One wonders where de Blasio went wrong. Perhaps his troubles began during his college days when he toured the Soviet Union in 1983, or when he took a trip to work alongside the Sandinistas in 1988, or when he later honeymooned in Cuba. Or maybe it was during his first term as mayor, when he marched behind Oscar López Rivera, a convicted terrorist, at the Puerto Rican Day Parade. Perhaps it was one of the numerous times he simply overslept, one of which resulted in him showing up 19 minutes late to a memorial service for the families of the victims of a plane crash that occurred in Queens in 2001.

Maybe it was when he tried eliminating the horse-drawn carriages in Central Park, or when he tried to limit the number of Uber cars in the city in favor of the yellow-cab industry, which had donated roughly $550,000 to his mayoral campaign. Maybe it was his insistence on channeling his inner Bernie Sanders in railing against the supposed evils of private property, luxury housing, and income inequality, or uttering stupid remarks such as, “I think there’s a socialistic impulse, which I hear every day, in every kind of community, that they would like things to be planned in accordance to their needs. And I would, too.”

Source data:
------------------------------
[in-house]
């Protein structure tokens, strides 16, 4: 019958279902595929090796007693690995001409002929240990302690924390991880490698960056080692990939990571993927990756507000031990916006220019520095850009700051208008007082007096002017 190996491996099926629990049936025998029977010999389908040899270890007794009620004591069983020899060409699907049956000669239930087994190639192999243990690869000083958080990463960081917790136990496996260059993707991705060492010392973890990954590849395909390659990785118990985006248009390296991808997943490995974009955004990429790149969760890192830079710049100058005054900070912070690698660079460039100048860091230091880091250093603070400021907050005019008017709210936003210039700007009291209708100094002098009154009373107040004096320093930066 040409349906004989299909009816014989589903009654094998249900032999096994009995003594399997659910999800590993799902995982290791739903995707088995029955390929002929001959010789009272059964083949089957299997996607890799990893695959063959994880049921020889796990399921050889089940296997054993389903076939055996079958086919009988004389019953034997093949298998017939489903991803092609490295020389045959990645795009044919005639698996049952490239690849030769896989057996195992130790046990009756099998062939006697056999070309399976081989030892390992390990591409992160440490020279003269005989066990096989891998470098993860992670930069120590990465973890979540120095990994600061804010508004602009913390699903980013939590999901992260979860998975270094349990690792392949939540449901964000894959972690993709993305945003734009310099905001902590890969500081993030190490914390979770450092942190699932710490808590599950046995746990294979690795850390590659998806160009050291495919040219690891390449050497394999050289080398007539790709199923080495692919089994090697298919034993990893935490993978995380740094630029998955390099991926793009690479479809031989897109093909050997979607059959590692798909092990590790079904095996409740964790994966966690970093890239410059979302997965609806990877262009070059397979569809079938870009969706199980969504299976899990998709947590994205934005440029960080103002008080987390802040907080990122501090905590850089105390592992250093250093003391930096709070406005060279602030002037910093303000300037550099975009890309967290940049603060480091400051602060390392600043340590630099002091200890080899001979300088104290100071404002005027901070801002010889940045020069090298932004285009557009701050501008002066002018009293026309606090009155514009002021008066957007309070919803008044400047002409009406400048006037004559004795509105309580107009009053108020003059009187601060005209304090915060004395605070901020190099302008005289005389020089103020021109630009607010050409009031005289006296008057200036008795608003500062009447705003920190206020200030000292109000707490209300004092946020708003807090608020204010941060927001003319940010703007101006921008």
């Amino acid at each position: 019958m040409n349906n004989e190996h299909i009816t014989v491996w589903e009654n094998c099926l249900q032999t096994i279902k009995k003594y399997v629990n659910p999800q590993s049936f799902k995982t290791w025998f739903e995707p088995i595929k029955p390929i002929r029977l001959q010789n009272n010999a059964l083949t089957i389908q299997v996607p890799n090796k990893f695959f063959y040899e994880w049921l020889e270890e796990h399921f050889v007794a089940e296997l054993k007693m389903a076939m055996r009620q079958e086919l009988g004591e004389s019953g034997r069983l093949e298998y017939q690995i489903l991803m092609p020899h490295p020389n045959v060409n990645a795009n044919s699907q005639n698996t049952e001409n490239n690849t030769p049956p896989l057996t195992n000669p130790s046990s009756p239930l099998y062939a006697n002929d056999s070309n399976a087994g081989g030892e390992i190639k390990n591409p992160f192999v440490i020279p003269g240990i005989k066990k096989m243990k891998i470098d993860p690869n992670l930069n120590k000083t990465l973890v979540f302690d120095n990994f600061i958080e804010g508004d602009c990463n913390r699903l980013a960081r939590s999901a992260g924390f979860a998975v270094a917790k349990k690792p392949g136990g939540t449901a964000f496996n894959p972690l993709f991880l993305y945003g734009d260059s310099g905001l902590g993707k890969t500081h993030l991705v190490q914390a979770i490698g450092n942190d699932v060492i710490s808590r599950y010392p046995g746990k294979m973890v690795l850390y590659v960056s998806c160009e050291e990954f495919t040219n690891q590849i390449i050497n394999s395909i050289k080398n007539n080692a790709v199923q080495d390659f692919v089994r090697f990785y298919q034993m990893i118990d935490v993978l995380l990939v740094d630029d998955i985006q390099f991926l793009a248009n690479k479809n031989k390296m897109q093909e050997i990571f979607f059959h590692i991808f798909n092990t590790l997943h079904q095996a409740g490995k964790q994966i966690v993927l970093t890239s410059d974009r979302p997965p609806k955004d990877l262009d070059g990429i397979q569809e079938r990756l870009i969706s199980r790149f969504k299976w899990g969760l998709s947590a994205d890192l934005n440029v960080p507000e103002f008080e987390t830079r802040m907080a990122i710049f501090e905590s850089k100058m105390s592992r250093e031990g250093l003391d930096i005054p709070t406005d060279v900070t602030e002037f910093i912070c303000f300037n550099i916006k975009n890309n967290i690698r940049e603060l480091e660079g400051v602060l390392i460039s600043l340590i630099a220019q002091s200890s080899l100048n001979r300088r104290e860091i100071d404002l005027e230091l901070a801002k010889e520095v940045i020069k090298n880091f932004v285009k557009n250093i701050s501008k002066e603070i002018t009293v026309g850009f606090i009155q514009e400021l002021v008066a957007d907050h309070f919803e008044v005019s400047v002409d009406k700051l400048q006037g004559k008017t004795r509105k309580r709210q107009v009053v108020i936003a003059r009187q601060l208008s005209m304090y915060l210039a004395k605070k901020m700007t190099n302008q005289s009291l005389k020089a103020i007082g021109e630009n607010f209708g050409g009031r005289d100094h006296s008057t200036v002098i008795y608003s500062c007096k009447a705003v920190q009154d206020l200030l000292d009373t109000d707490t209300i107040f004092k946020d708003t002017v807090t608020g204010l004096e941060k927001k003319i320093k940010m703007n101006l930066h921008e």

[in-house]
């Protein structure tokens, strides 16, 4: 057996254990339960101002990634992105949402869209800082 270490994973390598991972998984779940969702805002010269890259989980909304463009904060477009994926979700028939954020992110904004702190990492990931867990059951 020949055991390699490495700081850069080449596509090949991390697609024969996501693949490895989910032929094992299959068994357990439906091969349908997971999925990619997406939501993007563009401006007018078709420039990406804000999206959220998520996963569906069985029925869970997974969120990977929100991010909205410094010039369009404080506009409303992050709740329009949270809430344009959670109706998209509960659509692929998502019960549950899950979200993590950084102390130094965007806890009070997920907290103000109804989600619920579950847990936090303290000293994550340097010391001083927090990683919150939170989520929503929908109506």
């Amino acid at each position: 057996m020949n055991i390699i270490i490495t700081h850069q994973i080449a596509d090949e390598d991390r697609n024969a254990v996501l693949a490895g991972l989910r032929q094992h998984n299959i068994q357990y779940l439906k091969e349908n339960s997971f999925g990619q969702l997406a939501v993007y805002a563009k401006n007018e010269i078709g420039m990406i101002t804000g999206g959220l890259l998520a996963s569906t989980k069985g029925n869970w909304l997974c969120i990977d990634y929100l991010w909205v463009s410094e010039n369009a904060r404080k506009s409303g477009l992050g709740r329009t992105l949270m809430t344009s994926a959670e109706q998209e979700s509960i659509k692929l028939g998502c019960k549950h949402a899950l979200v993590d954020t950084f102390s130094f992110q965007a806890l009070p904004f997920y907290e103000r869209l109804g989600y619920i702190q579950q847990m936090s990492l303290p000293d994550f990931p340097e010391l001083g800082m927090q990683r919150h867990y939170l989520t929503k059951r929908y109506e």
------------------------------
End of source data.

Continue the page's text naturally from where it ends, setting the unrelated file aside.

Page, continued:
Maybe it was the time that members of the NYPD turned their backs on de Blasio at a funeral for two murdered officers, and Patrick Lynch, the president of the city’s biggest police union, openly blamed the mayor for the tragedy: “There’s blood on many hands tonight … That blood on the hands starts at the steps of City Hall in the office of the mayor.”

This statement came after de Blasio had said about his biracial son, “I have had to talk to Dante for years about the dangers that he may face,” de Blasio said. “A good young man, law-abiding young man, who would never think to do anything wrong. And yet, because of a history that still hangs over us, the dangers he may face, we’ve had to literally train him — as families have all over this city for decades — in how to take special care in any encounter he has with the police officers who are there to protect him.”

Maybe it all went wrong when de Blasio decided to run for president in 2020 and spent just seven hours at City Hall during the first month of his campaign before ultimately dropping out after only 15 people attended a campaign event in Iowa and his polling hovered around 0 percent. Yet even after ending his ill-advised presidential bid, de Blasio still had little interest in repairing his city.